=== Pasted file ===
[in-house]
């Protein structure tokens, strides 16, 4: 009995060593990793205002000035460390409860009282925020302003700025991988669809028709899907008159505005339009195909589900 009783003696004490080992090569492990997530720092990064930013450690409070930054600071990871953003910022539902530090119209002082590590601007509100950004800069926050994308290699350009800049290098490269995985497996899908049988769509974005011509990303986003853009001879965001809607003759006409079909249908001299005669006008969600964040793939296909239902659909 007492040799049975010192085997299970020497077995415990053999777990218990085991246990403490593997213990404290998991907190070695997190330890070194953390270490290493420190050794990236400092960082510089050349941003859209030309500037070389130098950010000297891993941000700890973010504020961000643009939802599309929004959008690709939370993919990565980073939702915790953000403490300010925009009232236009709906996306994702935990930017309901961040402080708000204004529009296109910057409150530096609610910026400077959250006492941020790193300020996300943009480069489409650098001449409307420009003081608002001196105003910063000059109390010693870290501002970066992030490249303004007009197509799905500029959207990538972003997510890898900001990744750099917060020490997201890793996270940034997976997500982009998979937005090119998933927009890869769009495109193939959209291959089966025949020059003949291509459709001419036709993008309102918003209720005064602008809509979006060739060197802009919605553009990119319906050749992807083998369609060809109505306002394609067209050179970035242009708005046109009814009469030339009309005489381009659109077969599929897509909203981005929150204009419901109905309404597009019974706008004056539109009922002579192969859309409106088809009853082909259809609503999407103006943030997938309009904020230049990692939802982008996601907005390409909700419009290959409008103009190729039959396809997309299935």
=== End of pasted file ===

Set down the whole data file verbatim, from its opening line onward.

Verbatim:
[in-house]
């Protein structure tokens, strides 16, 4: 009995060593990793205002000035460390409860009282925020302003700025991988669809028709899907008159505005339009195909589900 009783003696004490080992090569492990997530720092990064930013450690409070930054600071990871953003910022539902530090119209002082590590601007509100950004800069926050994308290699350009800049290098490269995985497996899908049988769509974005011509990303986003853009001879965001809607003759006409079909249908001299005669006008969600964040793939296909239902659909 007492040799049975010192085997299970020497077995415990053999777990218990085991246990403490593997213990404290998991907190070695997190330890070194953390270490290493420190050794990236400092960082510089050349941003859209030309500037070389130098950010000297891993941000700890973010504020961000643009939802599309929004959008690709939370993919990565980073939702915790953000403490300010925009009232236009709906996306994702935990930017309901961040402080708000204004529009296109910057409150530096609610910026400077959250006492941020790193300020996300943009480069489409650098001449409307420009003081608002001196105003910063000059109390010693870290501002970066992030490249303004007009197509799905500029959207990538972003997510890898900001990744750099917060020490997201890793996270940034997976997500982009998979937005090119998933927009890869769009495109193939959209291959089966025949020059003949291509459709001419036709993008309102918003209720005064602008809509979006060739060197802009919605553009990119319906050749992807083998369609060809109505306002394609067209050179970035242009708005046109009814009469030339009309005489381009659109077969599929897509909203981005929150204009419901109905309404597009019974706008004056539109009922002579192969859309409106088809009853082909259809609503999407103006943030997938309009904020230049990692939802982008996601907005390409909700419009290959409008103009190729039959396809997309299935």